“Inamura no Hi” is a story of a man who noticed a precursor of a large tsunami at the earliest stage and led village inhabitants to higher ground by burning harvested rice sheaves. This story was based on a true story at the time of Ansei-Nankai Tsunami (1854), which claimed around 3,000 lives in the coastal areas of Western Japan (ADRC).
Based on the information from ADRC, 8 countries, language versions were released: Bangladesh, India, Indonesia, Malaysia, Nepal, Singapore, Sri Lanka, and the Philippines. Thai language version was also found.
This story became famous after the 2004 Indian Ocean Tsunami disaster, especially the 2005 UN WCDR (World Conference on Disaster Reduction) in Kobe. Former Japanese Prime Minister Junichiro Koizumi introduced this story in the Japanese lessons for disaster education (Government of Japan, 2006). Hirogawa Town’s video well explains the background of the story in short and their tsunami disaster education.
80% of occurring tsunami in the world is concentrated in the Circum-Pacific Belt.The leading countries researching the tsunami are Japan, U.S, and Russia. The tsunami is originally a Japanese word term that means a high tidal wave*. The name was used by Japanese immigrants during a tidal wave caused by the 1946 Aleutian Islands earthquake** (tsunami) hit in Hiro***, Hawaii and it became an international word, especially an academic word, ”Tsunami”. The origin of an international conference about Tsunami has a tsunami session led by the IUGG (The International Union of Geodesy and Geophysics) as an additional event. The”Tsunami” became public after the 2004 Indian Ocean Tsunami disaster.
*The word tsunami (pronounced is composed of the Japanese words “Tsu” (which means harbor) and “Nami” (which means “wave”)(ITIC)
The 1983 Sea of Japan earthquake or 1983 Nihonkai-Chubu earthquake occurred on May 26．The magnitude of the earthquake was 7.8.It occurred in the Sea of Japan. The mortality number was 104 and 100 were caused by the tsunami. The tsunami hit communities along the coast, especially, Aomori and Akita Prefectures and the east coast of Noto Peninsula.
There are three things to share about the tsunami disaster.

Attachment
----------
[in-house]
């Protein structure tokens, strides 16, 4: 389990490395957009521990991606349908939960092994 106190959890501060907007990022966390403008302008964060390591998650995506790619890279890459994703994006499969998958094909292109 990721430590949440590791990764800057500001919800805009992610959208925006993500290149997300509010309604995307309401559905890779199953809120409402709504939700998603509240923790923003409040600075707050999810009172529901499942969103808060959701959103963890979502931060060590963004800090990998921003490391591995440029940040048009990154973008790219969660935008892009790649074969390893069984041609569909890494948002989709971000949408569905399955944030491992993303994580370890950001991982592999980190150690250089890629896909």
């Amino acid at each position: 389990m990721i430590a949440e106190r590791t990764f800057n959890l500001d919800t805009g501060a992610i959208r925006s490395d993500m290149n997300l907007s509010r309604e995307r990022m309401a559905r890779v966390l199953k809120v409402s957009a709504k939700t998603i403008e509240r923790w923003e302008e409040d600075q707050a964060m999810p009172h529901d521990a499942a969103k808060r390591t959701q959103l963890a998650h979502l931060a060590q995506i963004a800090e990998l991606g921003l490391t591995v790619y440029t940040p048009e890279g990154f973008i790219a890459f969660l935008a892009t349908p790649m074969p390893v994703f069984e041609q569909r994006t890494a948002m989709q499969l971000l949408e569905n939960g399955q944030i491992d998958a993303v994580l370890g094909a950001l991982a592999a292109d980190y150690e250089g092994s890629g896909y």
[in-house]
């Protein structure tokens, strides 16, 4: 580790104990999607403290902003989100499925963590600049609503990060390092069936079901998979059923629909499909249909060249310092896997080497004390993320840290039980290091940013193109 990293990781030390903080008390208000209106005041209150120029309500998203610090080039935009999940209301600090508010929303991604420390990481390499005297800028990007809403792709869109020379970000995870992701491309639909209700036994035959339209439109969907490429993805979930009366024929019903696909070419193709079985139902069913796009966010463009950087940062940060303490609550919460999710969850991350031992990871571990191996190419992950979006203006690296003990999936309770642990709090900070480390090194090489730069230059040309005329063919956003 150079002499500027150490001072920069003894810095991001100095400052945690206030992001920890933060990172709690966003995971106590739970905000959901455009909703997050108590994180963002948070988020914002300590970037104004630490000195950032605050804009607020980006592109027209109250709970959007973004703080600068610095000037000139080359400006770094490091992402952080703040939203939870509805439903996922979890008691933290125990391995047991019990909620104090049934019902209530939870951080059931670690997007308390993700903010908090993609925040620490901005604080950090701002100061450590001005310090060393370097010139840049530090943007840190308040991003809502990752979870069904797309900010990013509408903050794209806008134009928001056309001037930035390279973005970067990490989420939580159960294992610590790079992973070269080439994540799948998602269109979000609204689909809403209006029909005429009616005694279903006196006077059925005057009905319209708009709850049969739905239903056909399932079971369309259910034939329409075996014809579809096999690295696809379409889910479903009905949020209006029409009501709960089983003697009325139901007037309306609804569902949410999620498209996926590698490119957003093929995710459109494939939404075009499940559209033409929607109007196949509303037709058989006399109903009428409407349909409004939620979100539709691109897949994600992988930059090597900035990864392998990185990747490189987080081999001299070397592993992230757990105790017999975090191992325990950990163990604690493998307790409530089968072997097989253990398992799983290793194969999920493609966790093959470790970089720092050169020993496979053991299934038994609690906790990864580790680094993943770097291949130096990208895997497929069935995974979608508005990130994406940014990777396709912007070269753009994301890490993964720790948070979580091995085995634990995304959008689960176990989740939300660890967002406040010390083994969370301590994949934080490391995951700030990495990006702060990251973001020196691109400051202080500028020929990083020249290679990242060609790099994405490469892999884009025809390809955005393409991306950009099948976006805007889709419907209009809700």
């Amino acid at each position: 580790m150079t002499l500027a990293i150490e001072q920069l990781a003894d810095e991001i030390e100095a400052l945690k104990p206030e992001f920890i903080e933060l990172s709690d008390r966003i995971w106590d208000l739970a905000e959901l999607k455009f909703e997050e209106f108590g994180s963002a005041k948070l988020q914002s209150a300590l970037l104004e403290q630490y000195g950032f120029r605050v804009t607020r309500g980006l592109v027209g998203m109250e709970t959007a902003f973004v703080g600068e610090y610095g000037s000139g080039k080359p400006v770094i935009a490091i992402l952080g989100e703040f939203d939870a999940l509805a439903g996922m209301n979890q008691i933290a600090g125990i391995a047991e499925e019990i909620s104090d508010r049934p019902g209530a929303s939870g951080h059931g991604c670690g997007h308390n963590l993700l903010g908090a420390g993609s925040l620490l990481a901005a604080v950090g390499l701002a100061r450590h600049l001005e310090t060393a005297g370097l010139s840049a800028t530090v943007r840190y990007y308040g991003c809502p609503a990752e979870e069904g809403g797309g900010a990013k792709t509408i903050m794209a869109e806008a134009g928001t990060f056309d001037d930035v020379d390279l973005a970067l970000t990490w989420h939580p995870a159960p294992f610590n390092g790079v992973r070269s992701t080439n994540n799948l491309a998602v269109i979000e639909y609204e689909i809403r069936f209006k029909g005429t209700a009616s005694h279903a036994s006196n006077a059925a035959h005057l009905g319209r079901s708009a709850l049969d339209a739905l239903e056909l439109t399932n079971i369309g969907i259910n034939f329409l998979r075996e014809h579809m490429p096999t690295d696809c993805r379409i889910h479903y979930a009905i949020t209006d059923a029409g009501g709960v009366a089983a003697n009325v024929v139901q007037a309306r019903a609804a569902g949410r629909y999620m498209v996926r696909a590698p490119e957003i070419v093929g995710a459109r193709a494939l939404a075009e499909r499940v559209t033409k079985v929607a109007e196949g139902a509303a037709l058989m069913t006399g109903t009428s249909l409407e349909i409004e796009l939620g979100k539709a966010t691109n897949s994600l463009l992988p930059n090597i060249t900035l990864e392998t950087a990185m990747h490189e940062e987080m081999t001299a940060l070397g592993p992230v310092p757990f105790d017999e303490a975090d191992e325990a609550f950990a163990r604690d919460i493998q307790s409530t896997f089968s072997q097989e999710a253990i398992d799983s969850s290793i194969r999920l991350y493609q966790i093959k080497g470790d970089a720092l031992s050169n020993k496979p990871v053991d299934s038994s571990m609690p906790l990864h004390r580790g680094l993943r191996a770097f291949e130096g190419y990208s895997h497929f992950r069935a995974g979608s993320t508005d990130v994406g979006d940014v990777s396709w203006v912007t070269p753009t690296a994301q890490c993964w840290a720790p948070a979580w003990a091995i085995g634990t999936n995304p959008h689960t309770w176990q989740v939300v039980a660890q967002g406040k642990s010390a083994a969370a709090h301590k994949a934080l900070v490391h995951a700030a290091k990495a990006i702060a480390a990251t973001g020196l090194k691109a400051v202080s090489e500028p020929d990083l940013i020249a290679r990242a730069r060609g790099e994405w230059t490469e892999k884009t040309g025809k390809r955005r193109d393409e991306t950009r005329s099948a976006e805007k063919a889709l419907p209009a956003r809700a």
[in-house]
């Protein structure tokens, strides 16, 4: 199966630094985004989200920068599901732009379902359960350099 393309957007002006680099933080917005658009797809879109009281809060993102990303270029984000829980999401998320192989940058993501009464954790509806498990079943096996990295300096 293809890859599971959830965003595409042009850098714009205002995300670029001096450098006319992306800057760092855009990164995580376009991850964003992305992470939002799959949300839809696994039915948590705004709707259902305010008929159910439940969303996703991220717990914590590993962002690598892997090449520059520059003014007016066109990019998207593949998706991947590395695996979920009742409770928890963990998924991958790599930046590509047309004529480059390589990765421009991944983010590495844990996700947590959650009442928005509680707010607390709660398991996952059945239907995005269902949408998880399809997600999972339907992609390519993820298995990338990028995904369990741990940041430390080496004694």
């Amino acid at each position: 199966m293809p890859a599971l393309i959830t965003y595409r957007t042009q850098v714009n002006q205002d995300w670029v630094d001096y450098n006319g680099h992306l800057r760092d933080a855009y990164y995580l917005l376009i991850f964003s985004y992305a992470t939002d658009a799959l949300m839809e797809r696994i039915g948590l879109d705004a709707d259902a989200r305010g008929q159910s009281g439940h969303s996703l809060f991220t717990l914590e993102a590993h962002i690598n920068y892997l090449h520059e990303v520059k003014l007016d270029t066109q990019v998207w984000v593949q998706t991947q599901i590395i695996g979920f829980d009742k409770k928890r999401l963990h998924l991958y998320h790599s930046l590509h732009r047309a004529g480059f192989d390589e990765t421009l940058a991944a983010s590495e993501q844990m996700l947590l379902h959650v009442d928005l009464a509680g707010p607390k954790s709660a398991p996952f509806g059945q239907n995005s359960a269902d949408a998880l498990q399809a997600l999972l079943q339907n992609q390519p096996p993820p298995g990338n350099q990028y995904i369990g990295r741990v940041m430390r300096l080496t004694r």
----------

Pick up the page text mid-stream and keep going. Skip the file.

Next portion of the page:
The first is the tsunami generated location, the second is the broadcasting, and the third is the victims of school children. The first, there was an ancient tradition which tsunami never hit the coast of the sea of Japan. This normalcy bias* exacerbates the damage. The second, this was the first tsunami disaster broadcasted all over the world during the time. The people who had homevideo also contributed to the media. The tsunami warning system, wireless tsunami information from the sea of Japan to the local area, to inform local people was improved after the event. The third, 43 school children were hit and 13 were passed away. They were on an excursion. The school teacher could not do anything during the time. The 2011 Great East Japan Earthquake and Tsunami disaster also had some teachers related issues. The both tsunamis were daytime tsunamis.
The Great East Japan Earthquake and Tsunami (GEJET) disaster is the deadliest disaster after the Second World War in Japan. The earthquake happened at 2:46 pm, 11st of March in 2011. The total casualty number is 19,846 based on the EM-DAT. The max. tsunami height is 40m at Sanriku ria coast. The first wave arrival is approx. 30 min. after the earthquake.
The Sanriku areas have a special geographical condition mentioned as a Sanriku ria coast. The coast has mountains close to the sea, so residential areas are limited only in the distributed narrow and lower zones near to the sea and the areas become very vulnerable against the tsunamis. The bays in the coast are small and the sea inside the bays is very deep. This makes tsunami faster and higher, this is why the Sanriku ria coast makes the highest tsunami risk area in the world.
Because of these characteristics, the communities in Sanriku ria coast, mainly in Iwate prefecture historically has been severely affected by tsunami disasters such as Meiji Sanriku Tsunami (Meiji (1896)), Sowa Sanriku Tsunami (Sowa (1933)), and Chilean Earthquake Tsunami (Chilean (1960)) disasters compared to the flat coast mainly in Miyagi prefecture and other areas in Japan.
I will explain a little bit about the Meiji (1896). This disaster is so-called a surprise attack, tsunami disaster happened at approx. 7:30 pm, 15th of June in 1896 mainly in the Sanriku ria coast. The dead and missing number has reported over 22,000. The earthquake is not so strong (Japanese earthquake scale indicates Shindo 1-2), however, the tsunami is very strong and high (max. height is 38.2m at Ayasato area (present Ofunato city)) compared to the earthquake movement scale. This makes severe impacts.We call this huge tsunami caused by a weak earthquake, Tsunami Earthquake. The first wave arrival is approx. 35m after the earthquake. The Meiji (1896) has been the worst tsunami disaster ever in Japan.
In 1611, the larger tsunami (Keicho Sanriku Tsunami*) than Meiji hit the Sanriku area. That could be also “tsunami earthquake”. After that, every 40 years, the people in the area tended to have a big tsunami. Even though they had such experiences, they did not have good tsunami disaster countermeasures and also the tsunami was “tsunami earthquake”. In addition, they had some ancient traditions like a tsunami is a punishment from the Gods and Buddha. These are the main causes to make the Meiji worse.